Foundations and Trends® in Information Retrieval > Vol 15 > Issue 2

Psychology-informed Recommender Systems

Elisabeth Lex, Graz University of Technology, Austria, elisabeth.lex@tugraz.at , Dominik Kowald, Know-Center GmbH, Austria, dkowald@know-center.at , Paul Seitlinger, Tallinn University, Estonia, pseiti@tlu.ee , Thi Ngoc Trang Tran, Graz University of Technology, Austria, ttrang@ist.tugraz.at , Alexander Felfernig, Graz University of Technology, Austria, alexander.felfernig@ist.tugraz.at , Markus Schedl, Johannes Kepler University Linz and Linz Institute of Technology, Austria, markus.schedl@jku.at
 
Suggested Citation
Elisabeth Lex, Dominik Kowald, Paul Seitlinger, Thi Ngoc Trang Tran, Alexander Felfernig and Markus Schedl (2021), "Psychology-informed Recommender Systems", Foundations and Trends® in Information Retrieval: Vol. 15: No. 2, pp 134-242. http://dx.doi.org/10.1561/1500000090

Publication Date: 15 Jul 2021
© 2021 E. Lex, D. Kowald, P. Seitlinger, T.N.T Tran, A. Felfernig and M. Schedl
 
Subjects
Collaborative filtering and recommender systems,  User modelling and user studies for IR,  Design and Evaluation
 

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In this article:
1. Introduction
2. Psychology-informed Recommendation Approaches
3. Recommender Systems and Human Decision Making
4. User-centric Recommender Systems Evaluation
5. Conclusion and Suggestions for Future Research
References

Abstract

Personalized recommender systems have become indispensable in today’s online world. Most of today’s recommendation algorithms are data-driven and based on behavioral data. While such systems can produce useful recommendations, they are often uninterpretable, black-box models, which do not incorporate the underlying cognitive reasons for user behavior in the algorithms’ design. The aim of this survey is to present a thorough review of the state of the art of recommender systems that leverage psychological constructs and theories to model and predict user behavior and improve the recommendation process. We call such systems psychology-informed recommender systems. The survey identifies three categories of psychology-informed recommender systems: cognition-inspired, personality-aware, and affectaware recommender systems. Moreover, for each category, we highlight domains, in which psychological theory plays a key role and is therefore considered in the recommendation process. As recommender systems are fundamental tools to support human decision making, we also discuss selected phenomena related to human decision making that impact the interaction between a user and a recommender. Besides, we discuss related work that investigates the evaluation of recommender systems from the user perspective and highlight user-centric evaluation frameworks. We discuss potential research tasks for future work at the end of this survey.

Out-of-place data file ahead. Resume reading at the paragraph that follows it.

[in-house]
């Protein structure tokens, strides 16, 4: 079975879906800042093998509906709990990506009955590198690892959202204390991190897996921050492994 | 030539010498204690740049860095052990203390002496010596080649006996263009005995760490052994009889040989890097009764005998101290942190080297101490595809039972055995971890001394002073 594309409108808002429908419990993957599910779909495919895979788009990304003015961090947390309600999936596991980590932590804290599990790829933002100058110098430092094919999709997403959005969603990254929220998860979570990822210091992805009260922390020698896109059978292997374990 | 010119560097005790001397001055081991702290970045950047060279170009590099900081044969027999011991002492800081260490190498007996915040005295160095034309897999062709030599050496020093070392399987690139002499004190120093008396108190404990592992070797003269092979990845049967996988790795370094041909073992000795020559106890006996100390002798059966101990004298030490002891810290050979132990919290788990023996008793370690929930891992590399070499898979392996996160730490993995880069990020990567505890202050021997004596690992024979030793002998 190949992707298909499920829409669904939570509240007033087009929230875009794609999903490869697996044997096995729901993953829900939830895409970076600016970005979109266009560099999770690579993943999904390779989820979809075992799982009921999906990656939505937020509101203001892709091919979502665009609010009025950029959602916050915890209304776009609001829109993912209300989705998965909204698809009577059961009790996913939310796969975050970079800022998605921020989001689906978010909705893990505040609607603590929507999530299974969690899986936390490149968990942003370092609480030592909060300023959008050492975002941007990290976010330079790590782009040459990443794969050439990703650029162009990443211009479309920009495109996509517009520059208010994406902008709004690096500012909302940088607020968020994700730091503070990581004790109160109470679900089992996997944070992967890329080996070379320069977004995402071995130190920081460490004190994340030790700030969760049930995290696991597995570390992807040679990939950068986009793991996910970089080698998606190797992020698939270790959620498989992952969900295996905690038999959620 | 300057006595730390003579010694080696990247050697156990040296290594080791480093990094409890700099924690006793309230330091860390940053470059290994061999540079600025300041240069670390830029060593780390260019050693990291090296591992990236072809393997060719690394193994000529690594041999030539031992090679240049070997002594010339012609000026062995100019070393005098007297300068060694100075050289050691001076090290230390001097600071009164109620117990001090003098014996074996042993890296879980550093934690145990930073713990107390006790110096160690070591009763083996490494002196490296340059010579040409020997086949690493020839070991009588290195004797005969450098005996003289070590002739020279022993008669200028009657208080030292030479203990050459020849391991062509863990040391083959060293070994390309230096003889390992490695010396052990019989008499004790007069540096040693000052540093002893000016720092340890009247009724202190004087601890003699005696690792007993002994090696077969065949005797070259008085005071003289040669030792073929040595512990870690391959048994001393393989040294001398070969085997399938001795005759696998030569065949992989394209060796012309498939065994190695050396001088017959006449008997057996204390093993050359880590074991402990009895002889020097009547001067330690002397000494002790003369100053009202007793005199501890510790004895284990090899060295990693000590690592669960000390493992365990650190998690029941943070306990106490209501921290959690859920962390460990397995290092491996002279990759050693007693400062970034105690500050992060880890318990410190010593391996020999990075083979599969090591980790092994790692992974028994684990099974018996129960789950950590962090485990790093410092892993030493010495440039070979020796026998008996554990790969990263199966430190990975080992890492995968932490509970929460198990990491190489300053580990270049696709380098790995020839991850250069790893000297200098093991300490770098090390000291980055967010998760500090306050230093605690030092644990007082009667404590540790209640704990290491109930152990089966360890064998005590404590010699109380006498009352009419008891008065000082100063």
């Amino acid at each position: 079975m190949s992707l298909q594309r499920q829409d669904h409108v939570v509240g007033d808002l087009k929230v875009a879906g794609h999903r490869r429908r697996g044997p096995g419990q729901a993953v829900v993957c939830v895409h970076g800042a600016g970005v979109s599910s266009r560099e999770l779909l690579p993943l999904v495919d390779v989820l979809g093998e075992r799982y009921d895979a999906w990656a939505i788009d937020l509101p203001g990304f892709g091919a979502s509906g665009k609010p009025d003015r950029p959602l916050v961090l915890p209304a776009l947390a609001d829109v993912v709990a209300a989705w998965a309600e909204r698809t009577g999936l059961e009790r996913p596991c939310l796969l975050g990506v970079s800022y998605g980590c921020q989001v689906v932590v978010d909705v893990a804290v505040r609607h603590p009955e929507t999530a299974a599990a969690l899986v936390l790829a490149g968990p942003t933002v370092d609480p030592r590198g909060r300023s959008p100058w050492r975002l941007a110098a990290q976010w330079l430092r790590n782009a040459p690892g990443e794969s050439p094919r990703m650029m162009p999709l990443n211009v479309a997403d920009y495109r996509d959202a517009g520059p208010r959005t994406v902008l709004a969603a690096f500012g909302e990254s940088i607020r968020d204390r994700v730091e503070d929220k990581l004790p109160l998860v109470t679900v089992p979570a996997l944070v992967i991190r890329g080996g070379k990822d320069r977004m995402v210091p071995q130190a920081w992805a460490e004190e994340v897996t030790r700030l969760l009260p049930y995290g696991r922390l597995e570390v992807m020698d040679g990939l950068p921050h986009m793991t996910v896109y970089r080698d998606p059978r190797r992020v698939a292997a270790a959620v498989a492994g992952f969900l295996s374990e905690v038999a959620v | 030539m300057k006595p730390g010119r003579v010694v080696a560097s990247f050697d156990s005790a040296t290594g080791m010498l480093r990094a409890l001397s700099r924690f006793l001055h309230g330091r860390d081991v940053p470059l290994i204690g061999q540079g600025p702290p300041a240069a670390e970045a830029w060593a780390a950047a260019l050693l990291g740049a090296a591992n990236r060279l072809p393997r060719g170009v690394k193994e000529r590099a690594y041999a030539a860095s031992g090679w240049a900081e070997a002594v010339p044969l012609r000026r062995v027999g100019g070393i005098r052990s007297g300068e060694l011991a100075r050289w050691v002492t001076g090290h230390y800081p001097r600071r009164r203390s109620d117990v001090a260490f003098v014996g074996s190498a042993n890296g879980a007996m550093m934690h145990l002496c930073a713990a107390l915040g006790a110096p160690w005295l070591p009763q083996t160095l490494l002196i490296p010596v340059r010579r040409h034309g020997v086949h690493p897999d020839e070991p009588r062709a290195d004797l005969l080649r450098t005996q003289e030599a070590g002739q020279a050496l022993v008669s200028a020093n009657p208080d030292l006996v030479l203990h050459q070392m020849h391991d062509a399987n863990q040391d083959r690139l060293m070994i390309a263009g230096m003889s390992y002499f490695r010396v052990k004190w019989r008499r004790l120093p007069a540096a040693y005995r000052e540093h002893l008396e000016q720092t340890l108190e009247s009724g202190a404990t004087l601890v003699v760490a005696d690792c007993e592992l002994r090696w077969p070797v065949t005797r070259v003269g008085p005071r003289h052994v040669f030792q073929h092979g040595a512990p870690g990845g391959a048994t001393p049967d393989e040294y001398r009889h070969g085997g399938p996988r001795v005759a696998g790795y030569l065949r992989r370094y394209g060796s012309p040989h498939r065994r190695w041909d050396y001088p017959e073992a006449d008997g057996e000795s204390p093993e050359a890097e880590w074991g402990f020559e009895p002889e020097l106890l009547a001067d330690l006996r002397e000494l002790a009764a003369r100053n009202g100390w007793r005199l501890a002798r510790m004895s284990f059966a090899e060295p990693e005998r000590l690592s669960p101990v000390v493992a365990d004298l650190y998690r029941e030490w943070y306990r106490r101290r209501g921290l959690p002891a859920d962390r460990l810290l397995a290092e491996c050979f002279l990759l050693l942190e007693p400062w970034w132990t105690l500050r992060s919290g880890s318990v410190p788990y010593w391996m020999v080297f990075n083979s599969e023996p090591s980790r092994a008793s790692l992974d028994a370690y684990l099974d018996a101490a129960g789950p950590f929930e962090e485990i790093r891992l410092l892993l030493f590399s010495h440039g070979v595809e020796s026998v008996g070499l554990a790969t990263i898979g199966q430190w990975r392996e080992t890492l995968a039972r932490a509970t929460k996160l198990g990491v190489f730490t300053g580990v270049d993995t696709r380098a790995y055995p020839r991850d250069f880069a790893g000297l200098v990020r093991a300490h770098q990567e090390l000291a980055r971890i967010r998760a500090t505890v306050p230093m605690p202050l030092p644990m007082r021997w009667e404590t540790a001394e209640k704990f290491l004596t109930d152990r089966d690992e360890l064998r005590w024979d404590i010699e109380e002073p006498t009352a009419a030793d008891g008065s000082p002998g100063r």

DOI:10.1561/1500000090
ISBN: 978-1-68083-844-2
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Table of contents:
1. Introduction
2. Psychology-informed Recommendation Approaches
3. Recommender Systems and Human Decision Making
4. User-centric Recommender Systems Evaluation
5. Conclusion and Suggestions for Future Research
References

Psychology-informed Recommender Systems

Personalized recommender systems have become indispensable in today’s online world. Most of today’s recommendation algorithms are data-driven and based on behavioral data. While such systems can produce useful recommendations, they are often uninterpretable, black-box models that do not incorporate the underlying cognitive reasons for user behavior in the algorithms’ design. This survey presents a thorough review of the state of the art of recommender systems that leverage psychological constructs and theories to model and predict user behavior and improve the recommendation process – so-called psychology-informed recommender systems.

The survey identifies three categories of psychology-informed recommender systems: cognition-inspired, personality-aware, and affectaware recommender systems. For each category, the authors highlight domains in which psychological theory plays a key role. Further, they discuss selected decision-psychological phenomena that impact the interaction between a user and a recommender. They also focus on related work that investigates the evaluation of recommender systems from the user perspective and highlight user-centric evaluation frameworks, and potential research tasks for future work at the end of this survey.

 
INR-090